The Jerusalem Post has founded the Gush Katif blog, written by Rabbi Ari Katz:
Until this past summer, I was a rebbe in that hesder Yeshiva, and I then I happened to see an ad in the paper for a Rosh Yeshiva in the Yeshiva high school in Gush Katif. This all took place after Sharon had announced his plan for uprooting the Jewish settlements there. I had always been very ideological, thanks to my parents education and the institutions which I had learned in. I felt that the right thing to do at the time was to move there. I saw the ad as some type of sign from Hashem, and after talking it over with my family, I went for the interview. One thing led to another, and I was offered the job.
I envy his faith, if not specifically his location.
I thought that I was coming to the Yeshiva to educate them. At the end of the day, I ended up learning a whole lot from them. I learned what true emuna is. I felt that I was able to get through this tough year because of them. I always knew that I would see them come to davening with their bright smiles everyday. I always knew that they would come to class with good spirits. I always knew that I would find them playing basketball on the court.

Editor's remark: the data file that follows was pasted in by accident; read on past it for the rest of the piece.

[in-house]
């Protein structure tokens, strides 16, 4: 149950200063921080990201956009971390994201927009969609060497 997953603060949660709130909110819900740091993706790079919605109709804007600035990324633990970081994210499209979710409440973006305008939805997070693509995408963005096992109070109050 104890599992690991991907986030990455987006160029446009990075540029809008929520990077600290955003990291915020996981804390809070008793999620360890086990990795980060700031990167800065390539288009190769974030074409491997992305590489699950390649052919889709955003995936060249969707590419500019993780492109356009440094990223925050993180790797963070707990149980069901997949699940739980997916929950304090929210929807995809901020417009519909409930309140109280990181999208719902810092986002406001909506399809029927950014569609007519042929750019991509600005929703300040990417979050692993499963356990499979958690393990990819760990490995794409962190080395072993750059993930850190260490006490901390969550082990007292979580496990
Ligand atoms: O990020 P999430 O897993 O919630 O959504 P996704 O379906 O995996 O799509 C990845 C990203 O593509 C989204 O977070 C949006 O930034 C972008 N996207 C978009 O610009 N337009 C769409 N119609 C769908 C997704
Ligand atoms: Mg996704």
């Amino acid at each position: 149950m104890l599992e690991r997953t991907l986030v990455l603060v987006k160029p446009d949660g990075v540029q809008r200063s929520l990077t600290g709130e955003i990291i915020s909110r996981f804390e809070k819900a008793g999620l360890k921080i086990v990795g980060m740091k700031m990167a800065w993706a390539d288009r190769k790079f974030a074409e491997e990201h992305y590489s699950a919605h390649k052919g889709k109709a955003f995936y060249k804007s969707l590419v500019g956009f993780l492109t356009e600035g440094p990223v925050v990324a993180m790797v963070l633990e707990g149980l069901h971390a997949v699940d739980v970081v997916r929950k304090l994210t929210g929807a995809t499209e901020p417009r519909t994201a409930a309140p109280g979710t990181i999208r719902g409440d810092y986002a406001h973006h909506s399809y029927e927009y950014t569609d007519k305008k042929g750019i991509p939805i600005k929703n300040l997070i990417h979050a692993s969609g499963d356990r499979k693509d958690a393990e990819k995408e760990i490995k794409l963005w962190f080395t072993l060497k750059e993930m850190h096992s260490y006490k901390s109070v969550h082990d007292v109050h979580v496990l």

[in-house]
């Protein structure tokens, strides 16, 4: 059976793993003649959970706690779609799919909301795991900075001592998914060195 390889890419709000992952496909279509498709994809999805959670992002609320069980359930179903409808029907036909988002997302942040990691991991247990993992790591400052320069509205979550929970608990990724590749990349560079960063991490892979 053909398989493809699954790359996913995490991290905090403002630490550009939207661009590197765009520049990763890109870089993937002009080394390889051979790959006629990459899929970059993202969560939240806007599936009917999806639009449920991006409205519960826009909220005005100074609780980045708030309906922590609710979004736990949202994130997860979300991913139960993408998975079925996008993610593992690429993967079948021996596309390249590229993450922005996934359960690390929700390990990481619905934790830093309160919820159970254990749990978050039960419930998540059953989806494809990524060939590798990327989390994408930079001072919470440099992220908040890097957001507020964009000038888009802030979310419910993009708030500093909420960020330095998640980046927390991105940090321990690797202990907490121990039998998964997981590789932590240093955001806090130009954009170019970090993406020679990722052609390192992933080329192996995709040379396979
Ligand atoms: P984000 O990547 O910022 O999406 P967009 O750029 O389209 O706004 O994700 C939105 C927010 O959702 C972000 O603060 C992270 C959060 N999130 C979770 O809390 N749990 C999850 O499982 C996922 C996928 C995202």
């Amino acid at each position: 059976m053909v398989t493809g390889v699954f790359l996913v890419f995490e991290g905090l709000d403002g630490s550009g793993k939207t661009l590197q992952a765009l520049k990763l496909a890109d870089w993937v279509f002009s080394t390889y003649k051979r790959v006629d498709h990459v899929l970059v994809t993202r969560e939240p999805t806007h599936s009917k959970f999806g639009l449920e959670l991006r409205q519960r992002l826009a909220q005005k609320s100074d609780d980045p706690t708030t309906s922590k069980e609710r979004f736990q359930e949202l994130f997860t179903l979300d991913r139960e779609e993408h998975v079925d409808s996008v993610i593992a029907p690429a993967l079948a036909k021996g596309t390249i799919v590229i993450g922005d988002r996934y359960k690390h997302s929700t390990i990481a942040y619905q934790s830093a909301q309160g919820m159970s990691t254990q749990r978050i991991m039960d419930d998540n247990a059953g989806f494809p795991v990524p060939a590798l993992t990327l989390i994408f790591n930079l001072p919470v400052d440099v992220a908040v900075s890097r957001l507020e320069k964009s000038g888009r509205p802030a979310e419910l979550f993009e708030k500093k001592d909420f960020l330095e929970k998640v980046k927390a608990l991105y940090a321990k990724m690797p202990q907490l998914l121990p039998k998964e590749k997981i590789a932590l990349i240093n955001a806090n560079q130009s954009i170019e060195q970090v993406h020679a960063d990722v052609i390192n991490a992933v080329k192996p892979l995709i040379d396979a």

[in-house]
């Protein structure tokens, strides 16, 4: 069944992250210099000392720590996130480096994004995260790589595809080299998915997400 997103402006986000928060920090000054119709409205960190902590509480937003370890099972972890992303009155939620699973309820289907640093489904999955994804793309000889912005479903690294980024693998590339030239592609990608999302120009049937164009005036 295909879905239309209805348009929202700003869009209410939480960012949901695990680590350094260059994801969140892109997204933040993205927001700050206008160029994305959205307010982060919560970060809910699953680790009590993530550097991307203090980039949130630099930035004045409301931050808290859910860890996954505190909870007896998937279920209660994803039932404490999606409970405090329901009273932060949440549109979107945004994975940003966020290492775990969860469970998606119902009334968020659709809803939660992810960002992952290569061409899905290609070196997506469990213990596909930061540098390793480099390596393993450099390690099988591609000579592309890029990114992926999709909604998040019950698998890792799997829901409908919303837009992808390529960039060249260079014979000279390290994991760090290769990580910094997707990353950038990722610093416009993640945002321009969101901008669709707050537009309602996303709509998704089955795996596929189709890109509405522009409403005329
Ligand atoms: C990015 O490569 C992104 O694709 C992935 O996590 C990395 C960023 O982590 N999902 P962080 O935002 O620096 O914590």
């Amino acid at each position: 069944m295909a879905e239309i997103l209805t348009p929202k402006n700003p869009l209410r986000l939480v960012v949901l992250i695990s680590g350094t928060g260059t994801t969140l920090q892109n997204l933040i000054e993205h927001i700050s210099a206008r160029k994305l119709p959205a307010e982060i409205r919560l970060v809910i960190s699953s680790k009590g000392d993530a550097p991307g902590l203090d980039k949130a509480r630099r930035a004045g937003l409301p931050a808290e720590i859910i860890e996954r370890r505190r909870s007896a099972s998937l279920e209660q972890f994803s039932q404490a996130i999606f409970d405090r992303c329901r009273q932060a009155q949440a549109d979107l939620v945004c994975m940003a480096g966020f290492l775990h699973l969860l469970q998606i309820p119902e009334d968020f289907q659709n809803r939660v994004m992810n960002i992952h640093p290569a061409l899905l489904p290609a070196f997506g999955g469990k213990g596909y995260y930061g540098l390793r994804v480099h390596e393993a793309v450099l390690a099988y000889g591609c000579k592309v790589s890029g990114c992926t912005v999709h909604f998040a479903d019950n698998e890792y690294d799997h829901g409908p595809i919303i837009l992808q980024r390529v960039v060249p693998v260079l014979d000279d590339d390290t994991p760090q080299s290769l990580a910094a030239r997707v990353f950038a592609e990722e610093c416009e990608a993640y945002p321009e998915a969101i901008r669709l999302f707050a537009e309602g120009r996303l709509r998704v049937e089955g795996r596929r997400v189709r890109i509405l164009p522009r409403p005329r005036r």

I was unable to explain this at first. After all these kids had gone through – the mortar shelling, the terrorist attacks, and now the danger of them losing their homes. If this scenario would happen in any other place on earth, the kids there would surely have been devastated by now, if they hadn’t run away already. But in Gush Katif the people are made of something much stronger. Hashem gives these people special powers. This was the only “logical” explanation that I could think of.
Not to be a stickler for semantics (because I would never be something like that), but I’m not sure this is a blog as much as it is a periodical column ( “Letters from Gush Katif” or “Gush Katif Diary”), and this first installment is introductory and lacks illustrative substance. Still, perhaps future installments of the column/blog/diary will provide an interesting perspective on what it’s like to live in Gush Katif now.